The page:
After Chinese hackers infiltrated a Navy subcontractor’s computer network and stole a trove of highly sensitive data on submarine warfare, it spurred the government to revise the standards that contractors must follow to ensure government data is properly protected data.
What the hackers took was “the equivalent of the stealth technology for the Air Force,” said Ron Ross, a fellow at the National Institute of Standards and Technology who focuses on computer security.
“We literally are hemorrhaging critical information about key programs,” Ross said during a fireside chat I moderated at the RSA Federal Summit Tuesday. “They’re coming after you every day. They’re either going to bring down your capability, they’re going to steal stuff from you, or they’re going to plant malicious code in your systems and they’re going to come back at some point under their timetable and bring you down.”
As for the revision of those standards, it’s currently parked in the Office of Management and Budget awaiting approval, Ross said. Ideally, the Defense Department would begin to use those standards within the next 18 months to help determine whether to award a business a contract.
But will those standards solve the problem? Here’s how Ross described the challenge during our fireside chat. An excerpt of that conversation is below.
FIFTH DOMAIN: I know the Department of Defense is working with NIST to update standards used by contractors to secure data. Will that document establish requirements and responsibilities that extend to the supply chain, considering those smaller companies are often more vulnerable?
ROSS: It doesn’t. The requirements are the requirements. But the problem you described is a real one. Information that’s critical doesn’t lose value because it goes from the federal government to a prime contractor and that value stays just as high when it goes to the sub. I think the ultimate solution is you have to protect the information no matter where it is, and somebody is going to have to pay for that. There’s no free lunch. We are always talking about what’s the [return on investment] for doing all the security stuff. We never look in the rearview mirror and say what was the cost of the cleanup? And if you remember the OPM breach not that long ago, in 2015, that cleanup I believe cost over a half a billion dollars. The cleanup is an order of magnitude more expensive than it would have taken to protect the system to start.
FIFTH DOMAIN: You talk about the need to devote money to this, and yet we’ve had programs that were awarded recently by DoD where the bids were particularly low. These were for massive platforms. It begs the question of whether those trickledown cyber protections are even being considered at the front end?
ROSS: I think that there’s always a question about whether we have enough money or enough people to solve this problem. I’m going to come at this from a counter view. We developed a publication two and a half or three years ago. It’s NIST 800-160. That’s a system security engineering guideline. We took an international standard, a joint standard on systems engineering that had nothing to do with security [and used that as the basis to establish] everything you need to do in a life cycle process to make sure security is integrated into that system that you’re building.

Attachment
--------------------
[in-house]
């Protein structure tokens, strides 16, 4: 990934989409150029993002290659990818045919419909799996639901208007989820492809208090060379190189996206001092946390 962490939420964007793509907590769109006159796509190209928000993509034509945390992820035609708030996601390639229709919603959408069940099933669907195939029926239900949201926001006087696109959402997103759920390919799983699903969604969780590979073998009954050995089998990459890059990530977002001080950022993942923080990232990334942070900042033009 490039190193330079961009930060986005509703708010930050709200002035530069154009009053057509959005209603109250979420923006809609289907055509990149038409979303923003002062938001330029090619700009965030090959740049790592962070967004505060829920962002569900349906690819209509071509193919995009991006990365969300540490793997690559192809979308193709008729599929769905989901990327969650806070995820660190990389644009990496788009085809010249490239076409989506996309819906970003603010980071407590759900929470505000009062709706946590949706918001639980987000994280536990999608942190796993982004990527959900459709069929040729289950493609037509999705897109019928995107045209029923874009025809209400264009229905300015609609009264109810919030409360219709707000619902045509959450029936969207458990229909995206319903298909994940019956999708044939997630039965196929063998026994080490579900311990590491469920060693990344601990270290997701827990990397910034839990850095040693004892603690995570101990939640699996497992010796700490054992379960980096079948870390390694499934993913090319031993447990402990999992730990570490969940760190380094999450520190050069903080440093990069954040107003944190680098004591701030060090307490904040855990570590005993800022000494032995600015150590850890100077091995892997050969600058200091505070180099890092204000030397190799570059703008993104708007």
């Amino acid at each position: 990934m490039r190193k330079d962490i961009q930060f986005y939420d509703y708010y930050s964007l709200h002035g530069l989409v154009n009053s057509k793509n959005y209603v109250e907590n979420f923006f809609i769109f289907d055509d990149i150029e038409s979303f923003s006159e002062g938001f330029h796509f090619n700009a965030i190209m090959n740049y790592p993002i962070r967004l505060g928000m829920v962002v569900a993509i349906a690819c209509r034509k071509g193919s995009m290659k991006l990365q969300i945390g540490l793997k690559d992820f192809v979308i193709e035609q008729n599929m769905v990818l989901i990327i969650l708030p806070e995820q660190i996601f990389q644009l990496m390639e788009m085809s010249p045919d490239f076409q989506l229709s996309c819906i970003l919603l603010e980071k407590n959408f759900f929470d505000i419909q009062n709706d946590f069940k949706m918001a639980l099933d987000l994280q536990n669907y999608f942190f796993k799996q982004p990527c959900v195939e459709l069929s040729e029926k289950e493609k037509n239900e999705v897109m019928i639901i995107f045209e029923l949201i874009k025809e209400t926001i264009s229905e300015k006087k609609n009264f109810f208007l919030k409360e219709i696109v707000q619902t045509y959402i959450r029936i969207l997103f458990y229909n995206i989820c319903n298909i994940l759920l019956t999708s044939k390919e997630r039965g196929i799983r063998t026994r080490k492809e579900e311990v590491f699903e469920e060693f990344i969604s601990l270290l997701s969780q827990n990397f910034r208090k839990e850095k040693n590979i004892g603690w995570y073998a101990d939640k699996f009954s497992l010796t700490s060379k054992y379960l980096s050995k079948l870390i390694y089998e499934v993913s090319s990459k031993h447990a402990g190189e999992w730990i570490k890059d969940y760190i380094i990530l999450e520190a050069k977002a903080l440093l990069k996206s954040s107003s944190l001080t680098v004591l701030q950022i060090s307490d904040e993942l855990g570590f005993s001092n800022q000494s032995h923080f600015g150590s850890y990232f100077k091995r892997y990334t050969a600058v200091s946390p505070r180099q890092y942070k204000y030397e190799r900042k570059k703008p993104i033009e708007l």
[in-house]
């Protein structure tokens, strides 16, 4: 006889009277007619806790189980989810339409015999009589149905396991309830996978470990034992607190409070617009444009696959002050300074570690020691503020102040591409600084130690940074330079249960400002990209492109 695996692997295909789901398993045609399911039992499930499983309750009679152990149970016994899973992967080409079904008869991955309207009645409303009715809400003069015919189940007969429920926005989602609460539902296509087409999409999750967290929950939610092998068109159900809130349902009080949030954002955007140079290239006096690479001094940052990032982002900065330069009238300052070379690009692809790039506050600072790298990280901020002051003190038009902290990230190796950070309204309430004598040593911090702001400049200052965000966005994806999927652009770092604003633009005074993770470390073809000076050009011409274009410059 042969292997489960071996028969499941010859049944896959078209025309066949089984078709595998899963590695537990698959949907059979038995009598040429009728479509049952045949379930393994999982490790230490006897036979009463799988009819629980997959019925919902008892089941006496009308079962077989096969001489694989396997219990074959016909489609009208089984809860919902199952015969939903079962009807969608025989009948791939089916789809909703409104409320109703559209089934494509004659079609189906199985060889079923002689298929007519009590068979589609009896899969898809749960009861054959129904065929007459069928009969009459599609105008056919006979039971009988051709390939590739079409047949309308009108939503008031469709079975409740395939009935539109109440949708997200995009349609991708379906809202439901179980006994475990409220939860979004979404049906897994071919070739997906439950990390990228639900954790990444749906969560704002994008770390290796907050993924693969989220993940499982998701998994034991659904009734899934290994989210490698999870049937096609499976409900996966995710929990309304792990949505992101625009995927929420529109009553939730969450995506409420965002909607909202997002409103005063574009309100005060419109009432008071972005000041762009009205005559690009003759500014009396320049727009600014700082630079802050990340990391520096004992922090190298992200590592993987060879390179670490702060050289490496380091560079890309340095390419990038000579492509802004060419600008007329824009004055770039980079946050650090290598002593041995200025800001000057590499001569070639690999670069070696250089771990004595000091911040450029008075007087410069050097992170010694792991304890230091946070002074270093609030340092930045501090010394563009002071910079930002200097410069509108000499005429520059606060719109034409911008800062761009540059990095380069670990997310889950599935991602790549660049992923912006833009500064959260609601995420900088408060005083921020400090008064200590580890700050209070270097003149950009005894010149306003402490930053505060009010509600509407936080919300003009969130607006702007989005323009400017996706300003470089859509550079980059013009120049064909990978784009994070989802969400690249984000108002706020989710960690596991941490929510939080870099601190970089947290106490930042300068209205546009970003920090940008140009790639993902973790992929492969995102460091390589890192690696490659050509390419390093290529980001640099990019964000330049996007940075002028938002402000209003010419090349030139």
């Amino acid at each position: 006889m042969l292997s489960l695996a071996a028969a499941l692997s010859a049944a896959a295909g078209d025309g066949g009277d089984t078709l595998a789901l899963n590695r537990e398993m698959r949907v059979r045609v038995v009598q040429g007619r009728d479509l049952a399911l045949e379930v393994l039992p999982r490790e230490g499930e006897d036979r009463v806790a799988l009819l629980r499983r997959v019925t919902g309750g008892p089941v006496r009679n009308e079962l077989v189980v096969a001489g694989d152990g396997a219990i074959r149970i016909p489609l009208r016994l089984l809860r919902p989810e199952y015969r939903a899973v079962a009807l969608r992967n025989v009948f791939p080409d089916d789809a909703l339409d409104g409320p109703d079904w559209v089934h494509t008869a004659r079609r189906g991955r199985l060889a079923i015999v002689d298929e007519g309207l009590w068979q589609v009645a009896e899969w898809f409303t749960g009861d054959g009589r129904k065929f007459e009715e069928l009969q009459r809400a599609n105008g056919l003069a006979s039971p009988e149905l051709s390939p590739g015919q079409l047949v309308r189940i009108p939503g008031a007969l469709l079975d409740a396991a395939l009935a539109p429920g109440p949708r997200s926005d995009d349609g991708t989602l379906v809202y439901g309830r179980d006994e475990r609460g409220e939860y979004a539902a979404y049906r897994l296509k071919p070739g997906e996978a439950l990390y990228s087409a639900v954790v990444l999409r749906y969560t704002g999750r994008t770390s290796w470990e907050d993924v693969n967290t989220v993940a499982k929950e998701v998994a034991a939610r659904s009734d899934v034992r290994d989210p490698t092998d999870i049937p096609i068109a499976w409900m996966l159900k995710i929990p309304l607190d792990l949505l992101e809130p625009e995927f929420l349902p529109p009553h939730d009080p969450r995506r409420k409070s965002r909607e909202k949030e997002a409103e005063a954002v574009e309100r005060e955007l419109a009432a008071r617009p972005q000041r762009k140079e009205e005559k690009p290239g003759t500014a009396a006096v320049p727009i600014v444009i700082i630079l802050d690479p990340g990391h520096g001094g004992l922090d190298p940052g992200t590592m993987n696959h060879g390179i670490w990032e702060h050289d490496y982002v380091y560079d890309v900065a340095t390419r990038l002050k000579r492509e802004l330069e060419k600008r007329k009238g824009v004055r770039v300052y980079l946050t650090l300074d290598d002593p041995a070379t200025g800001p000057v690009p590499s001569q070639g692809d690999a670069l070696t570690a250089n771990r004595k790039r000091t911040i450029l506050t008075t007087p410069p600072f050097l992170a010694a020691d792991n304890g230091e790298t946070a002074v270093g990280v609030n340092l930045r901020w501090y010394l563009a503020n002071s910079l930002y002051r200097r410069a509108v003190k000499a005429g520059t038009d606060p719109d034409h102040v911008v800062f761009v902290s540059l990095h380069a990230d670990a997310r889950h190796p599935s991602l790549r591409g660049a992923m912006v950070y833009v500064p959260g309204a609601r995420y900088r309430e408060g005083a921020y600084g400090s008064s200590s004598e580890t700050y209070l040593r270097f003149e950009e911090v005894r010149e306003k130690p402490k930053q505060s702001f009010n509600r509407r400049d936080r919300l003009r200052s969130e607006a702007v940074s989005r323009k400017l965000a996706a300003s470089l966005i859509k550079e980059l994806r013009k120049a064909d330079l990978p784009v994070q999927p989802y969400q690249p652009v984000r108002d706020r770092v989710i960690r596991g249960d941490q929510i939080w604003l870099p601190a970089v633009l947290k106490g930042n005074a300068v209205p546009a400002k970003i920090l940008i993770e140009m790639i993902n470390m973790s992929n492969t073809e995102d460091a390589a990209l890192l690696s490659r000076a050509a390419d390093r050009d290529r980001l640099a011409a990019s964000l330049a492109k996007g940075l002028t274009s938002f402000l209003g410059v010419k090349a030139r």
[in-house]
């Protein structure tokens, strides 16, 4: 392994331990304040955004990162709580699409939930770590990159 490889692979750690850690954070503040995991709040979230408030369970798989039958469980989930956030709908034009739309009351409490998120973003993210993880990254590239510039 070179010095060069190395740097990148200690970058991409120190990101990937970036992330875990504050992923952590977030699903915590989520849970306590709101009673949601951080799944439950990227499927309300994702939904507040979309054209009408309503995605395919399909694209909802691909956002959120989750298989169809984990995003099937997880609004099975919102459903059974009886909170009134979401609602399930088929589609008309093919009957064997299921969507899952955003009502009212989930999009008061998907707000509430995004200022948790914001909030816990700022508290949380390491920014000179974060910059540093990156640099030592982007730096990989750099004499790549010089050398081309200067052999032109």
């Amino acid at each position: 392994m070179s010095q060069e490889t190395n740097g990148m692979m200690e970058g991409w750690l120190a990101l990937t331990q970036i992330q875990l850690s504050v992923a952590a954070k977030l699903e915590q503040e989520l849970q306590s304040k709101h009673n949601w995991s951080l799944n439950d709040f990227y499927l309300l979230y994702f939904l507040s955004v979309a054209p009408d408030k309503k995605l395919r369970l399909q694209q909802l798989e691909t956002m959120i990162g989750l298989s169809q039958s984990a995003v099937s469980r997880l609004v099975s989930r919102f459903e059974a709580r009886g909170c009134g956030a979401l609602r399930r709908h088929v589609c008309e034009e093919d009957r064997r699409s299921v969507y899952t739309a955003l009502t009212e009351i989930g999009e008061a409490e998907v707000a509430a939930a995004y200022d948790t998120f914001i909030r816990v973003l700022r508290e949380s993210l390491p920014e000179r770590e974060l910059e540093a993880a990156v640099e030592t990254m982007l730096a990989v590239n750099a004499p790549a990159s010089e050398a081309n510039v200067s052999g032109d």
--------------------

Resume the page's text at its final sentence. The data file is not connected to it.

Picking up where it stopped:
The first couple of the steps in the life cycle are called stakeholder requirements. That’s where you sit around the boardroom, or with the war fighters, and they’re saying, “what kind of a weapon system do we need to defeat the bad guy? Or what’s our business model in a Fortune 500 company?” Then you have to say, “Okay, we are totally dependent on technology to accomplish that mission. Knowing that, I’m going to build a system with a certain set of functional requirements.” Now we have a step that says you’re required to put your security requirements right in with those functional requirements and there’s something called a trade space discussion that takes place with every system. That’s where the war fighters say, I want everything in the world, and then they say, well, you got cost, schedule and performance. You can’t have that function requirement because it costs too much. You can’t build the antigravity machine. Eventually you stabilize on a set of requirements that you build to.
That's where we're running off the rails now because largely those discussions don't take place in the life cycle development. It may turn out we have plenty of money.
FIFTH DOMAIN: For years, people have criticized FISMA as being a box checking exercise. Could the expanded focus on artificial intelligence help the state of cybersecurity?
ROSS: Good AI programs, they’re just programs. They’re algorithms and those programs run on your system stack – applications, middleware, operating systems, firmware, down to the integrated circuits. So, if you’ve got a whizzbang application and you tell me it’s a trusted application, but it runs on an untrusted operating system, it’s game over. Any AI program that you’re running at the application level is totally going to be bogus information. You can’t trust it if the adversary’s already taken control of your system with a root kit.
Now, if you can build a trusted platform and take advantage of artificial intelligence, machine learning, you’ve got a great brave new world there. That’s awesome and we should be doing all of that. But you can’t hunt your way out of this problem because the attack surface is getting so large and complex and most of it’s unmanaged and most of it’s unprotected. And that’s a formula for going down in the long term.